There are times of the year, and times in our lives, when we seem to tend to borrow more than usual; not in the amounts we borrow, but in the number of loans as consumers we take out.
Near Christmas is one time of year that many opt to take out a loan to help fund the Christmas holiday.
Then there is in the summer, when many families will take out a loan to complete or wholly fund a holiday.
These are times of the year that there can be a spike in the number of consumers taking out loans.
Then there are times in our lives, that we need to turn to borrowing to fund and complete them, a university degree we may take out student loans, to buy a property we may require a mortgage, and maybe a car loan to finance a car.
Even the use of credit cards as borrowing can see trends in when they are used.
So with all that influences when and how we borrow, is Brexit influencing our borrowing habits as consumers?
We know that the Brexit may or has been impacting the cost of some foods, the value of the Pound has dropped, and also that there are businesses leaving the UK due to Brexit, so they can continue to trade in the EU.
It is also feared that many businesses may not be ready for the Brexit, leaving some wondering and confused.
So it would seem to follow logic that the Brexit may also influence us as borrowers, and may influence us to borrow less.
If we are to believe the figures and statistics, then yes, we are borrowing less, and this is thought to be based on fears of the Brexit. Actually it is fear of the unknown, we don’t really know what will happen.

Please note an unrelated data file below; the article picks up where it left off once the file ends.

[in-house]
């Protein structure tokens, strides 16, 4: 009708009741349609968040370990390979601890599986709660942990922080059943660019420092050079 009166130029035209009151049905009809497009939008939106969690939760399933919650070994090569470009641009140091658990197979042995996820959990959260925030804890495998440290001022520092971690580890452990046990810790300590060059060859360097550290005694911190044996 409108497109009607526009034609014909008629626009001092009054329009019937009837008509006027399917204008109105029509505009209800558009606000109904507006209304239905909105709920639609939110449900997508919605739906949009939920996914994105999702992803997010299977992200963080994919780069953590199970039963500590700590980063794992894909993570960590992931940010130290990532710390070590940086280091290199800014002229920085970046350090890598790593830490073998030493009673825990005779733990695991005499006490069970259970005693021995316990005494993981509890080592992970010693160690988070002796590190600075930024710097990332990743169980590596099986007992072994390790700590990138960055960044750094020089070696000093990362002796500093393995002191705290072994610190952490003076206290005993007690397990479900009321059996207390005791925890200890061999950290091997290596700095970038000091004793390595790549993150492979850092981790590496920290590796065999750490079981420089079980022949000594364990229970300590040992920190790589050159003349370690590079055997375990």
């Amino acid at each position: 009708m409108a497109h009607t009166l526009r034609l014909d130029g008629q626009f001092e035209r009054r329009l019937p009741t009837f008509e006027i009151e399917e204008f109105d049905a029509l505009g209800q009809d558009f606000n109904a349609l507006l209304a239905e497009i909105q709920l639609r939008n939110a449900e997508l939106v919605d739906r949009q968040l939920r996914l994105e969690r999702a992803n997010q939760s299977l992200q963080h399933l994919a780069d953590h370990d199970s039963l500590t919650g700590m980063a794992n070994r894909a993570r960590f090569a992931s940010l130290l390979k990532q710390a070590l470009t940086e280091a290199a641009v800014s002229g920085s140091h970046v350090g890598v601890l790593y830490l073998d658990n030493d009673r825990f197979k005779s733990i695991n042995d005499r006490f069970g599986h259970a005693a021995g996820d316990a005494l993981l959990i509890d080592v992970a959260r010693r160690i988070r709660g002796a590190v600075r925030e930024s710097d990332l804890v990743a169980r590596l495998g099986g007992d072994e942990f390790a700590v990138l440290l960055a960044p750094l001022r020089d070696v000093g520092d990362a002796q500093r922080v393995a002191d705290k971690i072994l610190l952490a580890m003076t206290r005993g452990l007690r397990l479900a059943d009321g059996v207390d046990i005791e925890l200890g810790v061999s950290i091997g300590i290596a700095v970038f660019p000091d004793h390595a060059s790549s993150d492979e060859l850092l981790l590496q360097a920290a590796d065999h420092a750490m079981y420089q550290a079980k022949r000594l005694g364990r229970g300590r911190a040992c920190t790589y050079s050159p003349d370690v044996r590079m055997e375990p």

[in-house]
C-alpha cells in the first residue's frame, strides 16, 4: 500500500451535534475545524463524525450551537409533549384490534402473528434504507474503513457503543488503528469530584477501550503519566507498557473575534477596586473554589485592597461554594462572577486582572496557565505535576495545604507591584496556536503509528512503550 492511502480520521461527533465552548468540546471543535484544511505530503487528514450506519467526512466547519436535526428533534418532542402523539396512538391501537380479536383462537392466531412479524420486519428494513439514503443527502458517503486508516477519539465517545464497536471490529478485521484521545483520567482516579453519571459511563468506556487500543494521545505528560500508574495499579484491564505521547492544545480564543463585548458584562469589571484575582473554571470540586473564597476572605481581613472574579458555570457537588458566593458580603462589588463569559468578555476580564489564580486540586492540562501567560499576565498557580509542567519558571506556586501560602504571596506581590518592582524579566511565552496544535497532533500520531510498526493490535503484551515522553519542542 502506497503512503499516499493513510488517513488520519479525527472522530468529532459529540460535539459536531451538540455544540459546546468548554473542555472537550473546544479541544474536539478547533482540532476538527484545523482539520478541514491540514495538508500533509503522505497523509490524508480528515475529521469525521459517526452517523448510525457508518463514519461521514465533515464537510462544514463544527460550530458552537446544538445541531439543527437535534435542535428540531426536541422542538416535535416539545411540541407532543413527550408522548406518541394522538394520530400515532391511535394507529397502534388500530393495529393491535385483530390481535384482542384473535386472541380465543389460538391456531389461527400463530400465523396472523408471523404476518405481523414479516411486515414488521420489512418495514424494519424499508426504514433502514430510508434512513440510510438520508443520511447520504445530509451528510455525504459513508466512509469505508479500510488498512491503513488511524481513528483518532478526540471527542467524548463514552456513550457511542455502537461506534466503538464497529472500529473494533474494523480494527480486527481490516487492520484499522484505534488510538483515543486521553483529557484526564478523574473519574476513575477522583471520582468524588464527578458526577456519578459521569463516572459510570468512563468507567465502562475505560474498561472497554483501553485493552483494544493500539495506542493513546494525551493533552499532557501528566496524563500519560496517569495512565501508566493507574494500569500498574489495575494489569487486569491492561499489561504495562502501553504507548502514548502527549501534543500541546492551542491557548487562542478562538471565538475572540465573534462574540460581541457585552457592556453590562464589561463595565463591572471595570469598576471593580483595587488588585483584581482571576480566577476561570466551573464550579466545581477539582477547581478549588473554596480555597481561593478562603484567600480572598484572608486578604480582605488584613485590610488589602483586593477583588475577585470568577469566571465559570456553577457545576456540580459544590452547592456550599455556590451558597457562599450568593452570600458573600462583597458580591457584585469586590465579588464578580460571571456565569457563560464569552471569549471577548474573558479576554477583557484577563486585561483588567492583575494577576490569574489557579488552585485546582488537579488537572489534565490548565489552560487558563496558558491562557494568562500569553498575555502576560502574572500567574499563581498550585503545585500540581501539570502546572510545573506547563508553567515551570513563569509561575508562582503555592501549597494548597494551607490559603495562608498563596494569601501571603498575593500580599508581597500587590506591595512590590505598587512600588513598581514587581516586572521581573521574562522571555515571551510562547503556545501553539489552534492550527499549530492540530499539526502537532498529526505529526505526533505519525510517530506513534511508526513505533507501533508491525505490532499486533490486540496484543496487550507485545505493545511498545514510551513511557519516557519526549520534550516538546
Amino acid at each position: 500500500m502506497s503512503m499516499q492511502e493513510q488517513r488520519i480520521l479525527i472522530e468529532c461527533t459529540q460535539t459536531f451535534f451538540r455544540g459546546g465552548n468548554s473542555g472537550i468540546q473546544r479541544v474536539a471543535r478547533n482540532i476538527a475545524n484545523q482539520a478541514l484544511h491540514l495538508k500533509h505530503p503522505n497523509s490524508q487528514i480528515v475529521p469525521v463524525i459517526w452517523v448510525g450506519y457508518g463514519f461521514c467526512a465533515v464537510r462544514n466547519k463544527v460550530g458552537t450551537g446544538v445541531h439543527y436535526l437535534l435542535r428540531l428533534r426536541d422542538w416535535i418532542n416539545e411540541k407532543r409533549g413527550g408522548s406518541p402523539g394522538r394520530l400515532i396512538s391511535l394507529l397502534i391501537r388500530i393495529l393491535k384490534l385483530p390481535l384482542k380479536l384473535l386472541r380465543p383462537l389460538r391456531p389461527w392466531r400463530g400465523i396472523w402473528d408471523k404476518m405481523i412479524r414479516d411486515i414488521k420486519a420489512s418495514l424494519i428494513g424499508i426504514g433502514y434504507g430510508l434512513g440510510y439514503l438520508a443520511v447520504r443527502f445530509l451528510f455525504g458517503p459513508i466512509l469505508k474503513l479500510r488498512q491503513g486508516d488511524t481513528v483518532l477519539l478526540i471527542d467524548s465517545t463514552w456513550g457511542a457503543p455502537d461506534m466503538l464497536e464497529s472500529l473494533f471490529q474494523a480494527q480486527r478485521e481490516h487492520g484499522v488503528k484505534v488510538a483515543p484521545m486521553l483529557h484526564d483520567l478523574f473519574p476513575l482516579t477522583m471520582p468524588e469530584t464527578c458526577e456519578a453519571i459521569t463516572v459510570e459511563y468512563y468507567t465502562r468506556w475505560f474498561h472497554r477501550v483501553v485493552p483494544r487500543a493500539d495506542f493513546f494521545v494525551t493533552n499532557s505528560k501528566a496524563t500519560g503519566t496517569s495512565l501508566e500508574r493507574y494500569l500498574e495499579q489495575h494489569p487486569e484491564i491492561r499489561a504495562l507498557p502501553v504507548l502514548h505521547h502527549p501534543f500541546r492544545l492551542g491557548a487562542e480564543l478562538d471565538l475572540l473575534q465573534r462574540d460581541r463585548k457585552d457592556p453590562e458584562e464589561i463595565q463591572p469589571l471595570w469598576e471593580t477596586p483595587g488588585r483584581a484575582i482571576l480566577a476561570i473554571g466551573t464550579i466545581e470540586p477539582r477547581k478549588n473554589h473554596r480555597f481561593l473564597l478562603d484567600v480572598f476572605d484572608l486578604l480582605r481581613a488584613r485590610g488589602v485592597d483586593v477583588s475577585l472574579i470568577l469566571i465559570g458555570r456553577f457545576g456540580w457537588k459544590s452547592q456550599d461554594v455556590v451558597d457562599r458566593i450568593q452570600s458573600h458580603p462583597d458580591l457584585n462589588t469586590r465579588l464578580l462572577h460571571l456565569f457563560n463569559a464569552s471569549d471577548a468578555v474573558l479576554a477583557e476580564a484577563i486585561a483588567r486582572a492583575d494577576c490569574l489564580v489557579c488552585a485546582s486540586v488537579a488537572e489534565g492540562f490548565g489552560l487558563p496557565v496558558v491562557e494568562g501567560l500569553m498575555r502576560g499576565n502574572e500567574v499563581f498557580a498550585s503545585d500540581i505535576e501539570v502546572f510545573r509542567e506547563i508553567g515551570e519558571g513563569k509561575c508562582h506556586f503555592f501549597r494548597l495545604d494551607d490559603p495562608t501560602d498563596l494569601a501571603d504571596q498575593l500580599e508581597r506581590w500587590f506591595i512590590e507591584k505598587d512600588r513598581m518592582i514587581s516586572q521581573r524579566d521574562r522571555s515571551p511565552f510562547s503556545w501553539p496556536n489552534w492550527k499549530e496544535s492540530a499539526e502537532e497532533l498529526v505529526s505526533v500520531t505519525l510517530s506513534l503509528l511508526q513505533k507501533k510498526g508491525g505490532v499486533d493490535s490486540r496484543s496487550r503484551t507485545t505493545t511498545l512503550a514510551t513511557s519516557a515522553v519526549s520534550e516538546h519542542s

Deal…no deal…what happens???
All this can effect our behaviours, consciously or not, and borrowing may be one way we are affected.
A quick search shows that we are borrowing less, and that banks are “bracing” for this reduction.
Depending on where you look or whom you ask, credit cards are being used less, down at it lowest since 2014.
So what does this mean for now and the future?
One can only speculate based on historical events, and educated guesses.
If banks and lenders want to lend more money, they can simply lower interest rates, and make credit easier to access. Credit card companies can offer unsolicited credit limit increases, and banks can open the vaults as they say.
The one downside to this is the pendulum swinging the other way at some point.
If you remember there is a price to pay for easy and cheap credit, it is called a “credit crunch”.
Unfortunately there is no crystal ball to predict what may or may not occur.
There is uncertainty in immigration as to when “free movement” ends in the UK for EU nationals, uncertainty with food prices and importing items from the EU to the UK, and this list goes on and on.
Borrowing money is just another box to be ticked on the list.